The difference spectrum [Fig. 1], at each spatial location is obtained by subtracting the [Fig. 1] from the [Fig. 1]:Display Formula
3Here, the symbol indicates differences between the basis component concentrations at different spatial locations. In calculating STC, the spectra are referenced to a patient-specific baseline of normal tissue. In other words, we correct the tumor spectra for any intrasubject variation to reveal only differences between tumor and normal tissue. Solving Eq. 3 for the STC spectrum leaves:Display Formula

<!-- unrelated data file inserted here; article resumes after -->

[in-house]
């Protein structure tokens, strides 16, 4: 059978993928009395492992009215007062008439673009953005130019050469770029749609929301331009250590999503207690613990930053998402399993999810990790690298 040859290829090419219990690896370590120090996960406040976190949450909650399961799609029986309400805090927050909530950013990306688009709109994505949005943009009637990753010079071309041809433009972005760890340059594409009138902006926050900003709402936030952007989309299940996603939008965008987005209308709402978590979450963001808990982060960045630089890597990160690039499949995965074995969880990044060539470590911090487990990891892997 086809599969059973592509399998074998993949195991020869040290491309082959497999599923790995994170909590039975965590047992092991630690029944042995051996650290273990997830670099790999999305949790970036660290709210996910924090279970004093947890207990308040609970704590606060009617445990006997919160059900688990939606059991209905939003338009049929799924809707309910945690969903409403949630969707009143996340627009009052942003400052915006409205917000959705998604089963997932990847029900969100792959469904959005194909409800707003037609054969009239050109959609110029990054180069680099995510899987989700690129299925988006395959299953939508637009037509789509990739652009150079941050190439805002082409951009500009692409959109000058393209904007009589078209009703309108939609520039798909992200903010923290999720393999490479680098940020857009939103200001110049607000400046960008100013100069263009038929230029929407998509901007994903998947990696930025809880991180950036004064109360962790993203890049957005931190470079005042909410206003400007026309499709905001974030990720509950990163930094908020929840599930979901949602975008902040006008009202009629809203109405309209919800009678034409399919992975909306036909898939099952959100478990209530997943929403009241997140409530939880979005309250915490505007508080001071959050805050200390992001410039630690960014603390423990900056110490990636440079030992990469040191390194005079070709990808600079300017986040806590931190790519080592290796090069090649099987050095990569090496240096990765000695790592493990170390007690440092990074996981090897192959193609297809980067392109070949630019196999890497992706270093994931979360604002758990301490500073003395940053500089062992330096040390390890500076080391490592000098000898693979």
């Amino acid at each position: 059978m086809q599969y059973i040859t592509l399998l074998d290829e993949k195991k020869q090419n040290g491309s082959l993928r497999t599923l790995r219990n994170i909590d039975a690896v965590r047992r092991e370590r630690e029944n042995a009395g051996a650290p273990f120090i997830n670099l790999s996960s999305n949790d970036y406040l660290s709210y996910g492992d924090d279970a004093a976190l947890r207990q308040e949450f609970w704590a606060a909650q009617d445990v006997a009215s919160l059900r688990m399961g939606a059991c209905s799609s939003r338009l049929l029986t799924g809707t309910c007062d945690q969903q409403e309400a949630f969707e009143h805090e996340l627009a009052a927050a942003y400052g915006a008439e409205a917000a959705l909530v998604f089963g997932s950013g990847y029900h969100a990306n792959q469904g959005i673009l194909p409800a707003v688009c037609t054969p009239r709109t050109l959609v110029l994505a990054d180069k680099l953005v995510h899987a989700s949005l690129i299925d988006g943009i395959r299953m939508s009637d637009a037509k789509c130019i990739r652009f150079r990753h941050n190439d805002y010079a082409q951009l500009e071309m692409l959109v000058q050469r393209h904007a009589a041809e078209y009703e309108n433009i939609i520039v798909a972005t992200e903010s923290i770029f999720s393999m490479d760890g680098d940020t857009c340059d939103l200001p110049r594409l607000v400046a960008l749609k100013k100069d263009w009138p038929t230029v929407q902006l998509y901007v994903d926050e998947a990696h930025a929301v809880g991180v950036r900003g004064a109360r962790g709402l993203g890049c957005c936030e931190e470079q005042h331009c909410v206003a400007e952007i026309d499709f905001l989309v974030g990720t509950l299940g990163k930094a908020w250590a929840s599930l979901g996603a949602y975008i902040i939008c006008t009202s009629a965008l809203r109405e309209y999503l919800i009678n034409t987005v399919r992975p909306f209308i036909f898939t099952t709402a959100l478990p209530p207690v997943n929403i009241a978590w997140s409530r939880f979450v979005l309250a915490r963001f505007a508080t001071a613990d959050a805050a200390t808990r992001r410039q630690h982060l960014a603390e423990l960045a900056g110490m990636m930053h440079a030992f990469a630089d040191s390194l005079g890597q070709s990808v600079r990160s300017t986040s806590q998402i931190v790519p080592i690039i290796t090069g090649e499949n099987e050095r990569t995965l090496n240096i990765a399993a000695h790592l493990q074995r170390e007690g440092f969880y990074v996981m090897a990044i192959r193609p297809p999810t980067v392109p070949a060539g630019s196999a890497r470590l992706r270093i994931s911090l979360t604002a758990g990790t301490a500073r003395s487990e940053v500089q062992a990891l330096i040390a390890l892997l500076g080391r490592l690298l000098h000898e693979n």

4In Eq. 4, the last term is the fit of to the standard basis spectra. By fitting the difference spectrum as opposed to , the variation due to differences between the and basis spectra are minimized; thus the STC component can be recovered with relatively high precision. If we had fitted Eq. 1 instead of Eq. 3 using the standard basis spectra, the coefficients of the fit would have been large and the differences between and (the patient-specific basis spectra and the standard basis spectra) would overwhelm the subtle differences due to the STC component. Thus the single differential residual mainly reflects intersubject differences, thereby masking the subtle differences between tumor and normal tissue for a given patient. In the double-differential method, we subtract out the common residual for tumor and normal from fitting to the standard basis spectra; thus the selection of the basis spectra has little impact in revealing spectral differences due only to tumors.